24th June 2024 – (Beijing) Peruvian President Dina Boluarte’s impending state visit to China, scheduled from 25th to 29th June, is poised to mark a significant milestone in the long-standing relationship between the two nations. The invitation extended by Chinese President Xi Jinping underscores the importance both countries place on their comprehensive strategic partnership. As Boluarte prepares to embark on this crucial diplomatic mission, experts anticipate that the visit will not only strengthen economic cooperation and political trust but also showcase Peru’s strategic autonomy in the face of mounting pressure from the United States.

The Peruvian president’s itinerary is packed with high-level meetings and business engagements across the cities of Shenzhen, Shanghai, and Beijing. In Shenzhen, Boluarte is set to meet with Huawei’s chairman Ren Zhengfei to sign an agreement on training professionals in cutting-edge information technologies, particularly artificial intelligence (AI). She will also hold discussions with Wang Chuanfu, chairman of BYD, to explore the possibility of establishing an electric car manufacturing plant in Peru. These meetings underscore Peru’s keen interest in leveraging Chinese expertise and investment to drive its own technological advancement and economic growth.

Shanghai will witness Boluarte’s meeting with the chairman of Cosco Shipping, the principal shareholder of the Chancay Megaport, a project slated for inauguration in November. This mega-project, dubbed the “gateway from South America to Asia,” has drawn the attention of the United States, with General Laura Richardson, commander of US Southern Command, expressing unease over the port’s strategic location and potential for military use. However, Chinese experts have dismissed such concerns, emphasising that the port will significantly reduce shipping time between China and Latin America, benefiting not only Peru but the entire continent.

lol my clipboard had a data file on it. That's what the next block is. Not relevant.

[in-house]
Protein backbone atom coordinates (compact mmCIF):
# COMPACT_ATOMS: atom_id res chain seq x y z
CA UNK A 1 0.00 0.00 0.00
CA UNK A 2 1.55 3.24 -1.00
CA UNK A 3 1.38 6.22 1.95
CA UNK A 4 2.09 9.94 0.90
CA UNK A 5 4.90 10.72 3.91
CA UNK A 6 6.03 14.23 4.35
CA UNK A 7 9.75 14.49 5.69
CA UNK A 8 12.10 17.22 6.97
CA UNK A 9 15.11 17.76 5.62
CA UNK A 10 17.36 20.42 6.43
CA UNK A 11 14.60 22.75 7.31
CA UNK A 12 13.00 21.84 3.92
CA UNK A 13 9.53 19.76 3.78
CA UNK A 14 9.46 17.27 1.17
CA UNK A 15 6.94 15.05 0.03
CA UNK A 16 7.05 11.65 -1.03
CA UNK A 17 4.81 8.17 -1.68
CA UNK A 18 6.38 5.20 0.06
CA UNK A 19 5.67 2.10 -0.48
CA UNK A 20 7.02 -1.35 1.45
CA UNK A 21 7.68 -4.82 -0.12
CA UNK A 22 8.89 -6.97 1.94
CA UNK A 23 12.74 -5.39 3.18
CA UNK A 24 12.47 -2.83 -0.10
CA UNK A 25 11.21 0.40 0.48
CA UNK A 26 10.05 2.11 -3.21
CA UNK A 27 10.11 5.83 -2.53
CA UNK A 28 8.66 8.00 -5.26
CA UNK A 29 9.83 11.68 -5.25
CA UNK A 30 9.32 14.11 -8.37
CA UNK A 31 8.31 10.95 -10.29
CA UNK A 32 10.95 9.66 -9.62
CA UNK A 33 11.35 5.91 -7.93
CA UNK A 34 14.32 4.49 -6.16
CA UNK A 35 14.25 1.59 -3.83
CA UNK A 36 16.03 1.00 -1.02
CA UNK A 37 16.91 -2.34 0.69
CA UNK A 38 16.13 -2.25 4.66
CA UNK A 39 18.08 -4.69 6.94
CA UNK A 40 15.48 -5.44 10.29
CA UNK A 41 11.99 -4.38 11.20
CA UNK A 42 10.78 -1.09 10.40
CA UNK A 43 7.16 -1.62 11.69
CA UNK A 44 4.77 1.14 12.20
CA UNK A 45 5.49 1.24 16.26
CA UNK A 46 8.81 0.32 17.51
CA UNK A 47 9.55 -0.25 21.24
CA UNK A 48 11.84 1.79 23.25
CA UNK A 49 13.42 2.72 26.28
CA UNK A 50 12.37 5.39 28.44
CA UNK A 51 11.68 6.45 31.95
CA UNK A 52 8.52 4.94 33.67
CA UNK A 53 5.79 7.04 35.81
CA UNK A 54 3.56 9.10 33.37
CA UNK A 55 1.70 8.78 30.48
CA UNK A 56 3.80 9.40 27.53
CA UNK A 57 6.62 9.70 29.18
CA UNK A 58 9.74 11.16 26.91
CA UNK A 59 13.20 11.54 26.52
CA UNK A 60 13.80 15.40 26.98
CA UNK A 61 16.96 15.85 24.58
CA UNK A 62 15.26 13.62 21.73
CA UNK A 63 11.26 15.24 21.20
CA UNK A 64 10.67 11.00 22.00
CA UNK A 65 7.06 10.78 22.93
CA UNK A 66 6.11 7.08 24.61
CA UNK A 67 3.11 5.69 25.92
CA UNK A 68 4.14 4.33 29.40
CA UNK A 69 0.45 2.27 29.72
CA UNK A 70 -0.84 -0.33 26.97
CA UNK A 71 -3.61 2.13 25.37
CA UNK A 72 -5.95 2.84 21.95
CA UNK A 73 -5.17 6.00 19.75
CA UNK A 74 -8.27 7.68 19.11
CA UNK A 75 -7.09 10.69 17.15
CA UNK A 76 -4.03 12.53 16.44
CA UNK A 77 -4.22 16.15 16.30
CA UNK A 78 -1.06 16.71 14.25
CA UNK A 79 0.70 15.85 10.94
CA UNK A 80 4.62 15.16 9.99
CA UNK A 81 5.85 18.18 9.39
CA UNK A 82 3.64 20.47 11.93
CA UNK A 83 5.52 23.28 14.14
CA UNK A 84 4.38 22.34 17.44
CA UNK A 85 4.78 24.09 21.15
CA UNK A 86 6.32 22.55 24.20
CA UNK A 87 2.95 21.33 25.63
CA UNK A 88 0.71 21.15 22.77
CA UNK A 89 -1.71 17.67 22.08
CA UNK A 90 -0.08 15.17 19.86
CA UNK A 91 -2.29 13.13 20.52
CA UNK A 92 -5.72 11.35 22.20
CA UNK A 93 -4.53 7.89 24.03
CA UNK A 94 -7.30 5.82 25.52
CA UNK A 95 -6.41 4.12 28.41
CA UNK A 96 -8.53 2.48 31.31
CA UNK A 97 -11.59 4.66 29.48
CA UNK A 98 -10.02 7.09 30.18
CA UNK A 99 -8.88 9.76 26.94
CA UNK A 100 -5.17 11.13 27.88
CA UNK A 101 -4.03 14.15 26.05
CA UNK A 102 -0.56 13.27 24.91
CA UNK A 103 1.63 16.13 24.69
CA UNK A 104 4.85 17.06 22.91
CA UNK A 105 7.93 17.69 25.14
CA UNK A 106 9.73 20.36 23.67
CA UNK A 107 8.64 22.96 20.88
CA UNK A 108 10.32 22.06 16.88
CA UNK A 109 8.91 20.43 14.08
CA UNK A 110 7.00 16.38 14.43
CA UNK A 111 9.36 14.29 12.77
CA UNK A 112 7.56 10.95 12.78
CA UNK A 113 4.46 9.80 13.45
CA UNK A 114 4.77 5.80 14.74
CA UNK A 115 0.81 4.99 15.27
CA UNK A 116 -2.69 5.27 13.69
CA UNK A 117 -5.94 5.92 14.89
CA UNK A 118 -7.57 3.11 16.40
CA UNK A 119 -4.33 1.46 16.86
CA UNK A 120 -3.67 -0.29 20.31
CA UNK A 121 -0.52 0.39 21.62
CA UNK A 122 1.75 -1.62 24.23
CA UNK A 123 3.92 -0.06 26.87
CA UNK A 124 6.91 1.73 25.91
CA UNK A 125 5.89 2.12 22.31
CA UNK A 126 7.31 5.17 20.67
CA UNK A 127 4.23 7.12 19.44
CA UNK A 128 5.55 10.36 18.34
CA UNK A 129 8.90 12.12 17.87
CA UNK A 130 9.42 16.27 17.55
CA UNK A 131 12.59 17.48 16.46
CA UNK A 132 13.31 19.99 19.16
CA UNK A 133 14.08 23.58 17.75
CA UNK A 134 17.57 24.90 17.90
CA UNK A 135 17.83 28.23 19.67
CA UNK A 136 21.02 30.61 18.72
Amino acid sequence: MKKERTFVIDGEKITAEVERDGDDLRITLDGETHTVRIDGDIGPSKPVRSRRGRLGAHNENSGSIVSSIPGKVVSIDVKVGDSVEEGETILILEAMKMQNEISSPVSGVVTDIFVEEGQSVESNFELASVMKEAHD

The visit’s agenda also includes discussions on the upcoming Asia-Pacific Economic Cooperation (APEC) summit, which Peru will chair in 2024. China’s cooperation is seen as vital in advancing the summit’s agendas and achieving consensus. Moreover, the recently completed seventh round of Free Trade Agreement (FTA) negotiations between China and Peru is expected to further liberalise investment flows and stimulate bilateral trade.

Jiang Shixue, a professor at the Center for Latin American Studies at Shanghai University, believes that economic cooperation, especially in the digital and economic spheres, will be at the forefront of Boluarte’s visit. Meanwhile, Wang Youming, director of the Institute of Developing Countries at the China Institute of International Studies in Beijing, anticipates that the visit will elevate economic cooperation, political trust, and all-round exchanges between the two countries to new heights.

The Peruvian parliament’s approval of Boluarte’s visit to China, despite general public disapproval of presidential trips, demonstrates a unified recognition within Peru of the importance of collaborating with China. This move also signals Peru’s strategic autonomy in the face of pressure from Washington on Latin American countries to reduce ties with Beijing.

The United States has long regarded Latin America as its “backyard” and has been closely monitoring China’s growing influence in the region. However, China’s diplomatic efforts and the opportunities for cooperation it offers have brought substantial benefits to South American countries. This has allowed these nations to discern who their true friends are and who pose a threat to their interests.

As Boluarte embarks on her state visit to China, the world will be watching closely to see how this diplomatic engagement shapes the future of China-Peru relations and the broader geopolitical landscape of Latin America. The visit is expected to yield significant outcomes in terms of economic cooperation, political trust, and cultural exchange, further cementing the comprehensive strategic partnership between the two nations.

While the United States may view this deepening of ties with unease, Peru’s stance demonstrates that Latin American countries are increasingly asserting their strategic autonomy and pursuing partnerships that align with their national interests. As China continues to expand its influence in the region through diplomacy, trade, and investment, it remains to be seen how the United States will adapt its approach to maintain its historical influence in what it has long considered its “backyard.”